Sarcomas and Bone Cancers Team

Soft tissue sarcomas can develop in soft tissues like fat, muscle, nerves, fibrous tissues, blood vessels, or deep skin tissues. They can be found in any part of the body; most develop in the arms or legs. They can also be found in the trunk, head and neck area, internal organs, and the area in back of the belly cavity (known as the retroperitoneum). About 13,000 people will be diagnosed with soft tissue sarcomas in the United States each year. There are more than 30 different types of these rare tumors.

Successful sarcoma treatment begins with timely and accurate diagnosis by a team of experts. Our team focuses on treating patients with every kind of soft tissue sarcoma. Our highly trained specialists work together closely to ensure that patients receive state-of-the-art evaluation and treatment. They meet every two weeks to review images and tests together, to make sure that every person is responding well to treatment, and to adjust treatment plans as needed.

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Meet the Sarcomas and Bone Cancers Team

Surgical Oncologists

Surgically remove soft tissue tumors, including those in muscle, fat, cartilage, connective tissues, and gastrointestinal stromal tumors (a form of sarcoma that affects the stomach and the small and large intestines). For many types of soft tissue sarcomas, complete surgical removal is the only treatment required to treat the cancer.   

To make an appointment,
call us at 505-272-4946.

Medical Oncologists

Use medications given by vein or by mouth to treat sarcomas. These treatments are useful when the cancer has spread to other organs or when has returned after surgical removal. Depending on the type and stage of sarcoma, chemotherapy may be given as the main treatment or it may be given after surgery. Different types of sarcoma respond differently to chemotherapy. Chemotherapy for soft tissue sarcoma generally uses a combination of several anti-cancer drugs.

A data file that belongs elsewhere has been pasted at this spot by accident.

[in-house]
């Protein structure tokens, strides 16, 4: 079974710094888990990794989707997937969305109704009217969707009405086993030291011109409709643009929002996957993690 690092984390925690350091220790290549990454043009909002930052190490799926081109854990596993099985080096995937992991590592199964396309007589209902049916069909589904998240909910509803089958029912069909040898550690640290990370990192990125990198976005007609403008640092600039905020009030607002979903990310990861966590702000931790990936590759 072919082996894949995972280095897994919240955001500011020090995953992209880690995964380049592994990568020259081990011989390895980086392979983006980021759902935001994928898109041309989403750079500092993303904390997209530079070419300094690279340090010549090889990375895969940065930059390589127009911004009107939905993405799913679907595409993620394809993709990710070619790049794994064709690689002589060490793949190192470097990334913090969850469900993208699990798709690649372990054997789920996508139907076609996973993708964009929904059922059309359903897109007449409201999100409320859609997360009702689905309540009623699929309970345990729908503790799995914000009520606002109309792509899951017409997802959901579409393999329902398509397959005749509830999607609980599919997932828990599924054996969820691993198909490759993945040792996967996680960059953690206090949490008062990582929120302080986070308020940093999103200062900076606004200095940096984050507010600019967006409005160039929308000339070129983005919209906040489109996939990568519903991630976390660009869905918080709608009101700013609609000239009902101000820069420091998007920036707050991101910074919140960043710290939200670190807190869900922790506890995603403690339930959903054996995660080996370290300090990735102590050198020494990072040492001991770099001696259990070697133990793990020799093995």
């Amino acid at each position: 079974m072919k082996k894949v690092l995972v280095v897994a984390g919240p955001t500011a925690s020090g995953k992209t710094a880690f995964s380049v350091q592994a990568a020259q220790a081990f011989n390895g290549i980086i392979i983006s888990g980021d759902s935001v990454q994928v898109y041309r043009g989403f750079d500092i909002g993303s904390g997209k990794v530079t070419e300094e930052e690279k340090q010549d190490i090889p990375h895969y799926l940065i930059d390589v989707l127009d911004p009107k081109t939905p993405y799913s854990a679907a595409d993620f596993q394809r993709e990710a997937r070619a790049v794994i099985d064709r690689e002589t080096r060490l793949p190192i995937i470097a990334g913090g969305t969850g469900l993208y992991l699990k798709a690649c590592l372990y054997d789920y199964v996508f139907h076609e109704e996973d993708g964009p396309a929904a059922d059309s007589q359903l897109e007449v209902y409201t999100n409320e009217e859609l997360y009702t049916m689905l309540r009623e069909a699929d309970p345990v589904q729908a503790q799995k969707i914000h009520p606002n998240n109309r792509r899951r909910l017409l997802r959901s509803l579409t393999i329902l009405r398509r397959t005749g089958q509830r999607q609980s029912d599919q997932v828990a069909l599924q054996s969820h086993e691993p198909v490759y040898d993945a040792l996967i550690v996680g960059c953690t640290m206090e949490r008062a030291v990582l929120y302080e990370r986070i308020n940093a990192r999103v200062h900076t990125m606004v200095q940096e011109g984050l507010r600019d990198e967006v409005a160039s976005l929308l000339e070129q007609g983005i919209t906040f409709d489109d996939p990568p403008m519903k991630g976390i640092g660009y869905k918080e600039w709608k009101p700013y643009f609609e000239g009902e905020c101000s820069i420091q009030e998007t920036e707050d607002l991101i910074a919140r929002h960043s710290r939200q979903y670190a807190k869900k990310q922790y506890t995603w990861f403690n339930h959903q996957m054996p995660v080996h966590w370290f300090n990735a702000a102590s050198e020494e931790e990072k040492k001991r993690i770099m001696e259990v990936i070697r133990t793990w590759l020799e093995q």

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Radiation Oncologists

Use beams of radiation to kill cancer cells in bone and in soft tissues. They use stereotactic body radiation and intensity modulated radiation therapy to minimize radiation to healthy tissues. ( Radiation may be used before or after surgery). Radiation can also be used to reduce the symptoms of sarcoma when it has spread to other organs or has recurred and cannot be surgically removed.

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Steven Perez, PA-C

Steven Perez, PA-C

Hector Stephenson, PA

Hector Stephenson, PA

Advanced Practice Providers

Under the guidance of a physician, they may take medical histories, perform medical exams, give medications or injections or perform certain medical procedures.

Cancers of the Bone

Bone cancer is a sarcoma that starts in the bone. Other cancers may affect the bones, including cancers that have spread from other parts of the body. There are several types of bone tumors. The most commonly found types of primary bone cancer are osteosarcoma, chondrosarcoma, and Ewing’s sarcoma. Ewing’s sarcoma is the second most common type of bone cancer in children and adolescents.

David Chafey, MD, is the only orthopedic surgical oncologist in New Mexico. He helps each multidisciplinary team decide how best to treat cancers that start in bone or that spread to bone. Based on the size and location of the tumor, he lends his expertise to each team to help their patients keep their limbs. Dr. Chafey also studies reconstructive surgery to prevent fractures and keep limbs functioning.

“Through a multi-disciplinary approach, we are able to perform limb salvage surgery and still prolong a person’s life. In the past, people would have to make difficult choices between life and preserving a limb.”

– David Chafey, MD